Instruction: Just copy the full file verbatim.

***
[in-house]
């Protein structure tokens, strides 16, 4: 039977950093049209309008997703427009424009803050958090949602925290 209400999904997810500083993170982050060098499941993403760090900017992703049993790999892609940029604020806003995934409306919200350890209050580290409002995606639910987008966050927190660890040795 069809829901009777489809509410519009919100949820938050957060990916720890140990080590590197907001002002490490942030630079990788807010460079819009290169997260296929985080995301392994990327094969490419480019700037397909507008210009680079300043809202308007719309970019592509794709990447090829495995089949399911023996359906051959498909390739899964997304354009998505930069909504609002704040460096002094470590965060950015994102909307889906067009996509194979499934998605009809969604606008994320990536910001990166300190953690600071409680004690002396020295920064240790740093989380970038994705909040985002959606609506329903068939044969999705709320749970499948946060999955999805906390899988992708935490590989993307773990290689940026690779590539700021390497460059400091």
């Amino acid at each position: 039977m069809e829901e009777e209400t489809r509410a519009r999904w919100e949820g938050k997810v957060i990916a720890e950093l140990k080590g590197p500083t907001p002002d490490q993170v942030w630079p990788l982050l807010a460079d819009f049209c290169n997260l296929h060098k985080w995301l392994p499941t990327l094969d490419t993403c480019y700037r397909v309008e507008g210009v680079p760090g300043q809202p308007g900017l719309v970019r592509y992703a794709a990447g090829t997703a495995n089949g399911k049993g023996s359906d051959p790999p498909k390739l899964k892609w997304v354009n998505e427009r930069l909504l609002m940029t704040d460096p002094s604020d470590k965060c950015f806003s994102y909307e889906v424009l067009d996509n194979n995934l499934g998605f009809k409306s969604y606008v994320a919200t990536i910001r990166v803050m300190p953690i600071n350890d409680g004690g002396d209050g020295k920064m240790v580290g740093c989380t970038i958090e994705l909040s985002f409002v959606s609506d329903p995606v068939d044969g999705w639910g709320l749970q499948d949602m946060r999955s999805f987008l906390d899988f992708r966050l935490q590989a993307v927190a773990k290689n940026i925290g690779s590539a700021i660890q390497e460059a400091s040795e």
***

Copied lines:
[in-house]
């Protein structure tokens, strides 16, 4: 039977950093049209309008997703427009424009803050958090949602925290 209400999904997810500083993170982050060098499941993403760090900017992703049993790999892609940029604020806003995934409306919200350890209050580290409002995606639910987008966050927190660890040795 069809829901009777489809509410519009919100949820938050957060990916720890140990080590590197907001002002490490942030630079990788807010460079819009290169997260296929985080995301392994990327094969490419480019700037397909507008210009680079300043809202308007719309970019592509794709990447090829495995089949399911023996359906051959498909390739899964997304354009998505930069909504609002704040460096002094470590965060950015994102909307889906067009996509194979499934998605009809969604606008994320990536910001990166300190953690600071409680004690002396020295920064240790740093989380970038994705909040985002959606609506329903068939044969999705709320749970499948946060999955999805906390899988992708935490590989993307773990290689940026690779590539700021390497460059400091």
């Amino acid at each position: 039977m069809e829901e009777e209400t489809r509410a519009r999904w919100e949820g938050k997810v957060i990916a720890e950093l140990k080590g590197p500083t907001p002002d490490q993170v942030w630079p990788l982050l807010a460079d819009f049209c290169n997260l296929h060098k985080w995301l392994p499941t990327l094969d490419t993403c480019y700037r397909v309008e507008g210009v680079p760090g300043q809202p308007g900017l719309v970019r592509y992703a794709a990447g090829t997703a495995n089949g399911k049993g023996s359906d051959p790999p498909k390739l899964k892609w997304v354009n998505e427009r930069l909504l609002m940029t704040d460096p002094s604020d470590k965060c950015f806003s994102y909307e889906v424009l067009d996509n194979n995934l499934g998605f009809k409306s969604y606008v994320a919200t990536i910001r990166v803050m300190p953690i600071n350890d409680g004690g002396d209050g020295k920064m240790v580290g740093c989380t970038i958090e994705l909040s985002f409002v959606s609506d329903p995606v068939d044969g999705w639910g709320l749970q499948d949602m946060r999955s999805f987008l906390d899988f992708r966050l935490q590989a993307v927190a773990k290689n940026i925290g690779s590539a700021i660890q390497e460059a400091s040795e």